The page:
I appreciated Macdonald’s observations of how the nannies interacted with the children in their care, and the small details she noticed, such as that virtually all of the families had no photographs displayed of their children with the caregivers. The only thing I found missing in this very detailed study is an ethnographic account of the interaction between mothers and caregivers. The voices of both “sides” come out strongly in the quotes from the interviews, but it would have added an even richer layer of nuance if Macdonald would have recorded her observations of how the mother-employers and caregivers related directly to each other and to the children. It would have obviously been a challenge to find a time that both women would be present and interacting, especially since when the mother-employers returned home from work, they wanted their caregivers to “disappear”. I wonder if some more observations would have helped with the delicate issue of conflicting accounts among mother-employers and caregivers, such as one mother-employer claiming that their nanny cooked and ate with the family, while the nanny stated that she always ate alone, and was never invited to eat with the family.

This book would be a welcome addition to courses on carework, mothering, the sociology of labor and sociology of gender. I would also recommend this book to anyone who is negotiating a relationship with a paid caregiver.

Parents as Safety Nets and Scaffolds for Young Adults

March 22, 2011

Contrary to popular anxieties about slacker young adults who refuse to grow up, or indulgent helicopter parents who stifle their adult children’s development by continuing to support them, my colleagues and I have found that parental assistance in early adulthood aims to promote progress toward autonomy and self-reliance.

The fact that young people depend upon their parents well beyond the age when most people from earlier generations had already started families and had dependable jobs has triggered a great deal of public anxiety over whether these trends signal young adult immaturity and stunted development. Yet today, the road to adulthood is much longer and more arduous than it was thirty years ago. In the mid-twentieth century, young adults could reasonably expect to find work that would pay enough to provide for themselves and their families shortly after finishing their education, often times directly after high school. Today this is no longer the case. Stable, well-paying jobs for high school graduates are rare, and young adults often require extended education or credentials in order to land a job that will provide an income and benefits to provide a decent life, let alone that will provide for partners and children. As young adults take longer to establish careers and set up independent households in more challenging and unstable job and housing markets, parents have stepped in to help support.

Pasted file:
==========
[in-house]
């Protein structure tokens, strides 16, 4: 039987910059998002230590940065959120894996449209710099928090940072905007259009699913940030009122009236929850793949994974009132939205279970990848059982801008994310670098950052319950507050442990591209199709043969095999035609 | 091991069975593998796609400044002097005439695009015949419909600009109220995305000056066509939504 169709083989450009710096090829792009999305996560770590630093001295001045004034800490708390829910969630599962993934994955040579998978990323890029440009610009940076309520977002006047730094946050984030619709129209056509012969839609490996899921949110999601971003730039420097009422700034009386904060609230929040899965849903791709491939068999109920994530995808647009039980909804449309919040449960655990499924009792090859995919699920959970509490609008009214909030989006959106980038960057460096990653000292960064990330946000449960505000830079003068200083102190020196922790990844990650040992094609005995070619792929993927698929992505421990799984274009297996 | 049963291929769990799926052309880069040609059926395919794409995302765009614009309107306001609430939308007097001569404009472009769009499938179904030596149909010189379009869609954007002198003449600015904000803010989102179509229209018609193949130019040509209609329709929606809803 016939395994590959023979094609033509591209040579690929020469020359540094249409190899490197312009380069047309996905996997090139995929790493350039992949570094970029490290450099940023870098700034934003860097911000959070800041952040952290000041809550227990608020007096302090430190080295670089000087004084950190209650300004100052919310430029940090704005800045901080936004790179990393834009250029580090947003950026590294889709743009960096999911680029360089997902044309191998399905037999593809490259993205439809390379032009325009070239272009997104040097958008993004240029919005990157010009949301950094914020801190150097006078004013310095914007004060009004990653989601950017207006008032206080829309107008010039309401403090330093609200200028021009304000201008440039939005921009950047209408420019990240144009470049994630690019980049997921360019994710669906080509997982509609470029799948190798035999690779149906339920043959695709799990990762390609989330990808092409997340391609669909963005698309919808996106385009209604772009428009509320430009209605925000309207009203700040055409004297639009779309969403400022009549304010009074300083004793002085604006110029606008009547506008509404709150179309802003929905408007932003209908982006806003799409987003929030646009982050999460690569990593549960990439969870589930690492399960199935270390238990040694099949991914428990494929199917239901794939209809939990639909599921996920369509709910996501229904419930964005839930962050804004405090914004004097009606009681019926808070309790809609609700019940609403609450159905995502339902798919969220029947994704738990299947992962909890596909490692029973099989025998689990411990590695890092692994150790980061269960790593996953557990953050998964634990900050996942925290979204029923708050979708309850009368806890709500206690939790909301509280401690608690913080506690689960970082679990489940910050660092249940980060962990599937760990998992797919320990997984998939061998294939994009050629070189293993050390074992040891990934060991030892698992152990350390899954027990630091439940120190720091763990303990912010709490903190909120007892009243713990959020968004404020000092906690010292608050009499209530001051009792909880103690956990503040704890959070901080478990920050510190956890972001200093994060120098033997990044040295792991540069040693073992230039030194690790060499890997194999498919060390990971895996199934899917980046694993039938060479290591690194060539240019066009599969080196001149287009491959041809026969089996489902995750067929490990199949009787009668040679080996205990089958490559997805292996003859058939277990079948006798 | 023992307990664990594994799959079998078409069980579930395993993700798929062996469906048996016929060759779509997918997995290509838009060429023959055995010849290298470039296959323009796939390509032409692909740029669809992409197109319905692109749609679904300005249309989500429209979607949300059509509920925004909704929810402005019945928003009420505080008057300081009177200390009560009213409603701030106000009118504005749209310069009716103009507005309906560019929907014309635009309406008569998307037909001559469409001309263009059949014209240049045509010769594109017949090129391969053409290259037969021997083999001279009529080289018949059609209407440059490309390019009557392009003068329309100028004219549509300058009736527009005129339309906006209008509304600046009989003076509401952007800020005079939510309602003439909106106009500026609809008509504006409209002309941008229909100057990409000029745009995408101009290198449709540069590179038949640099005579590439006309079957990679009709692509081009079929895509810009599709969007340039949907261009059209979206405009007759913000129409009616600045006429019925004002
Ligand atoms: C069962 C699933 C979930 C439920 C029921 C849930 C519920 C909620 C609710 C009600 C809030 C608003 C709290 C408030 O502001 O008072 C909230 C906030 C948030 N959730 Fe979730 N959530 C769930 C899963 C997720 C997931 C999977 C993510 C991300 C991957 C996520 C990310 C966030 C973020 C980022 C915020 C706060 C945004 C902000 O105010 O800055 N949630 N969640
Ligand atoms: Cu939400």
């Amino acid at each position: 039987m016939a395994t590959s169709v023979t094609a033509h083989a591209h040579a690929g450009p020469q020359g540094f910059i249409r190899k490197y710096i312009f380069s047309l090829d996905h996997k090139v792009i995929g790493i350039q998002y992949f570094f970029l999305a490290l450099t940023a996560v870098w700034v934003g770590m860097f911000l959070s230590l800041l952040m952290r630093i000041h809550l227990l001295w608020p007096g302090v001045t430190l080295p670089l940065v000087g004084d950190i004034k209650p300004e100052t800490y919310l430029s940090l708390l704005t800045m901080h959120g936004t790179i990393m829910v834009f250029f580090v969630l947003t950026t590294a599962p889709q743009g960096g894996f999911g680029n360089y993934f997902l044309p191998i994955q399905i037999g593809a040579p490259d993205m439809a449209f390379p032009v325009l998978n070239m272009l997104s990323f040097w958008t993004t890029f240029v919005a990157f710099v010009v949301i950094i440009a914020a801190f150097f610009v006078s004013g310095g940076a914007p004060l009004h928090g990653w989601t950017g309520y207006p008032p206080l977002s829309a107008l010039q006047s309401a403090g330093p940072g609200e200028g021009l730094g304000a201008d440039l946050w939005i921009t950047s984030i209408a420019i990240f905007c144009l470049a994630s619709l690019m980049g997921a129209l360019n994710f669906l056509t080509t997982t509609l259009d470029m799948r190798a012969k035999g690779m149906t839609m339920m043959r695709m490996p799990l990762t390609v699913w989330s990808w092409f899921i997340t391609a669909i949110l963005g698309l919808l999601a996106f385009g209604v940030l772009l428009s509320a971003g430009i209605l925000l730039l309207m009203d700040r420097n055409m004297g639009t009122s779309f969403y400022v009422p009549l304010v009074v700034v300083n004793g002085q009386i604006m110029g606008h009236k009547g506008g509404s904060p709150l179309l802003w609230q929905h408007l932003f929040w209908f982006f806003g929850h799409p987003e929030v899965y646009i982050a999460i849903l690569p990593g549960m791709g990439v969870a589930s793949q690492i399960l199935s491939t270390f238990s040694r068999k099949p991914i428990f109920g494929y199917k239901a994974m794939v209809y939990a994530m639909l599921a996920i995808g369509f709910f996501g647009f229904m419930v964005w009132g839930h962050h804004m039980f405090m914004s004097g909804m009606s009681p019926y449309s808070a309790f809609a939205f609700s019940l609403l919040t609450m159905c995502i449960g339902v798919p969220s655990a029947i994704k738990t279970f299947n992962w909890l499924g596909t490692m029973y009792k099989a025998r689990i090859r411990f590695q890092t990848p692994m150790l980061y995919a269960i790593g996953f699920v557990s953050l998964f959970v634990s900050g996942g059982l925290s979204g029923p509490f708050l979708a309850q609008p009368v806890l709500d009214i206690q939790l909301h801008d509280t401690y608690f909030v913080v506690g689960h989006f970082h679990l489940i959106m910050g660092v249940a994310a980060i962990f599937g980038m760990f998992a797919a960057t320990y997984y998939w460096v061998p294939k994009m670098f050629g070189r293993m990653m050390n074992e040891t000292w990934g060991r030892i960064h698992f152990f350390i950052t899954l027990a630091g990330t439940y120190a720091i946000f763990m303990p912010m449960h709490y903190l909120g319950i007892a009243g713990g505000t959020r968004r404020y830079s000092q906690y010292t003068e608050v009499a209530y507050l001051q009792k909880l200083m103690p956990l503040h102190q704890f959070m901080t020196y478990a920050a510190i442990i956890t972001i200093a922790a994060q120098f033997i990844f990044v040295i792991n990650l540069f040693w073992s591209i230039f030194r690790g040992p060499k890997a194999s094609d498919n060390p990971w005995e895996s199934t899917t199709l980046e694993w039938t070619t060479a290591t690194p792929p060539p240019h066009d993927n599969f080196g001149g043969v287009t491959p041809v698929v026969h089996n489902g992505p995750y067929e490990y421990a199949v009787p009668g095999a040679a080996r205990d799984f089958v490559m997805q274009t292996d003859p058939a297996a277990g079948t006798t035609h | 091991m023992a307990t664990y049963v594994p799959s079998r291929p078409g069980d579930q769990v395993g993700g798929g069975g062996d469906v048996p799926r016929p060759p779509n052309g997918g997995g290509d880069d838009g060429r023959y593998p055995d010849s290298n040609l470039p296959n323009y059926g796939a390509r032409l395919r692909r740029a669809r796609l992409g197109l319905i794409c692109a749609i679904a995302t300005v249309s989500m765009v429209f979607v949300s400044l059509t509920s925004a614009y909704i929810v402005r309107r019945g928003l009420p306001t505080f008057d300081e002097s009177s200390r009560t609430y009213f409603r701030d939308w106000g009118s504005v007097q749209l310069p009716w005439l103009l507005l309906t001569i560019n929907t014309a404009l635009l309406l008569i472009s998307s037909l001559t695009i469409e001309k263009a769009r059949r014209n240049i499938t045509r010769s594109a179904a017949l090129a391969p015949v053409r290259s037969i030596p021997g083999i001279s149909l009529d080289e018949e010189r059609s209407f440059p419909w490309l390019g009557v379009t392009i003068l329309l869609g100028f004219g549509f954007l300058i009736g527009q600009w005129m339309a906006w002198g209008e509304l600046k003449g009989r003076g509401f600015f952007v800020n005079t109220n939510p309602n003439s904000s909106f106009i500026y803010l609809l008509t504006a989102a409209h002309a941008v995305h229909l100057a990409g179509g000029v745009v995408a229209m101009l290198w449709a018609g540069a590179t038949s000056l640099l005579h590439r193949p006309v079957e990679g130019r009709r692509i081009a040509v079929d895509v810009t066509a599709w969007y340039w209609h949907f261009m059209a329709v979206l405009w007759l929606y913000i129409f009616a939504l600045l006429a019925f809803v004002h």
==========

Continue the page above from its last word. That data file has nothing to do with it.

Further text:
But are parents enabling their young adult children to delay growing up by supporting irresponsible lifestyles, such as passing days playing video games in the basement or evenings out at expensive trendy restaurants and bars that they really can’t afford? Or are parents targeting their help to support young people as they build skills, credentials and experience that will make them more marketable in the long run, even if it mean foregoing salaries in the short term.  Or are parents helping out in times of crisis, so their kids don’t fall too far behind when they encounter a major bump in the road?

Together with colleagues Minzee Kim, Mayumi Uno, Jeylan Mortimer, and Kirsten O’Brien, we looked at survey data from 712 adults ages 24 to 32 from the Youth Development Study to understand what circumstances led to parental housing or financial support. Although almost half of the respondents received financial or housing help in their mid-20s, only 10% to 15% received such assistance in their early 30s. The likelihood of receiving money for living expenses declined by 15% each year and living with parents declined 18% each year, suggesting that these adult dependents do eventually become independent.

Beyond the effects of age, we also found that young people were more likely to receive help from their parents if they were students or had encountered recent difficulties such as a job loss, a serious illness, or a divorce. Parental aid serves as ‘scaffolding’ to help young people who are working towards financial self-sufficiency and as ‘safety nets’ for those who have experienced a significant crisis or set back. In an economy that requires advanced education for good jobs, parents are more likely to aid their children when they are students. As the labor market offers fewer opportunities for stable, full-time, well-paid work for the young, parents often fill in temporarily when needed. The current economic conditions and labor market may warrant thiskind of help more than before and for longer into young adulthood